We’ve already discussed the pharmacology of injectable anticoagulants, so now we’re going to turn our attention to their oral equivalents. Anticoagulant drugs are used in the treatment of venous thromboembolism and as prophylactics against deep vein thrombosis, among other conditions. They work by preventing the clotting – or coagulation – of blood. The oral anticoagulants we’ll look at in this section include vitamin K antagonists, direct factor Xa inhibitors, and specific direct thrombin inhibitors. There is some degree of overlap between this section and the injectable version, so it might be worthwhile to revise both of these sections. We’ll now explore the pharmacology of anticoagulant drugs (oral) – detailing the various classes, how they work, their pharmacokinetics and a brief look at their unwanted effects.
Pharmacology of Anticoagulant Drugs (Oral)
Here, we’re going to study the following classes of oral anticoagulants:
- Vitamin K antagonists
- Direct factor Xa inhibitors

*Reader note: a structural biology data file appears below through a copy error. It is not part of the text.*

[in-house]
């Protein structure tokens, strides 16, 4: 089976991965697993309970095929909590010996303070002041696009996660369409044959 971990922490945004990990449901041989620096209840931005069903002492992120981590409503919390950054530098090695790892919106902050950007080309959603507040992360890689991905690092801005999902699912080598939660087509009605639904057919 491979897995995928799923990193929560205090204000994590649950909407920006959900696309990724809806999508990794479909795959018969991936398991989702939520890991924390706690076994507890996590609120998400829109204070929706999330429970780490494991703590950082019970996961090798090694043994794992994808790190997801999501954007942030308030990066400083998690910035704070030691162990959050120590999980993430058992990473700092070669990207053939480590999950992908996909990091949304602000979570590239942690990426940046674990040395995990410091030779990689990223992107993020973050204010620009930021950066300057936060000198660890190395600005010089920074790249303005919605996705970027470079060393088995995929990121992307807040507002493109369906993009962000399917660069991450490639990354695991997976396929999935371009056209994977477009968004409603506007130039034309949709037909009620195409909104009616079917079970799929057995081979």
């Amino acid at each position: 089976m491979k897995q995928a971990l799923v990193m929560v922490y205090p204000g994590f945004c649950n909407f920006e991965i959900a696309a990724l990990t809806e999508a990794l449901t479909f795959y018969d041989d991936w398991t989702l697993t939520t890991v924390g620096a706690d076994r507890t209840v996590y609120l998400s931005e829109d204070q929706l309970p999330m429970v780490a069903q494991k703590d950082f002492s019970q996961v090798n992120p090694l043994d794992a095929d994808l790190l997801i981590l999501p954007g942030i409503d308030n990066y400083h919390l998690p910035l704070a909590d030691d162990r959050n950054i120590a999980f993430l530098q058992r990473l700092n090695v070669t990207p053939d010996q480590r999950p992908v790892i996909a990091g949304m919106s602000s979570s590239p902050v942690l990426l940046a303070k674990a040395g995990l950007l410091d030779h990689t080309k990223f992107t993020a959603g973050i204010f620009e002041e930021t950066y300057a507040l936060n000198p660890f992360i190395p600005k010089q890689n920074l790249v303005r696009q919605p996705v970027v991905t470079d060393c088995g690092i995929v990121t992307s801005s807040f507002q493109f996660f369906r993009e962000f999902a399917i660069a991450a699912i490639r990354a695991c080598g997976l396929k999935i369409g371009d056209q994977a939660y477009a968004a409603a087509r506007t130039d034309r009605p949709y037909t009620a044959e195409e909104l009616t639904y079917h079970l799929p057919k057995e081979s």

- Direct thrombin inhibitors
Warfarin is the prime example of a vitamin K antagonist, a drug that inhibits vitamin K epoxide reductase. It is the most widely deployed oral anticoagulant, a drug saddled with a narrow therapeutic index. The direct factor Xa inhibitors we’ll study include rivaroxaban, apixaban, and edoxaban – drugs which have – unlike warfarin – a predictable anticoagulant effect. Finally, we’ll study dabigatran – a direct thrombin inhibitor – a prodrug which inhibits two types of thrombin: free circulating thrombin and thombus-bound thrombin (factor IIa). These last two classes – direct factor Xa inhibitors and direct thrombin inhibitors – are sometimes referred to as novel oral anticoagulants (NOACs).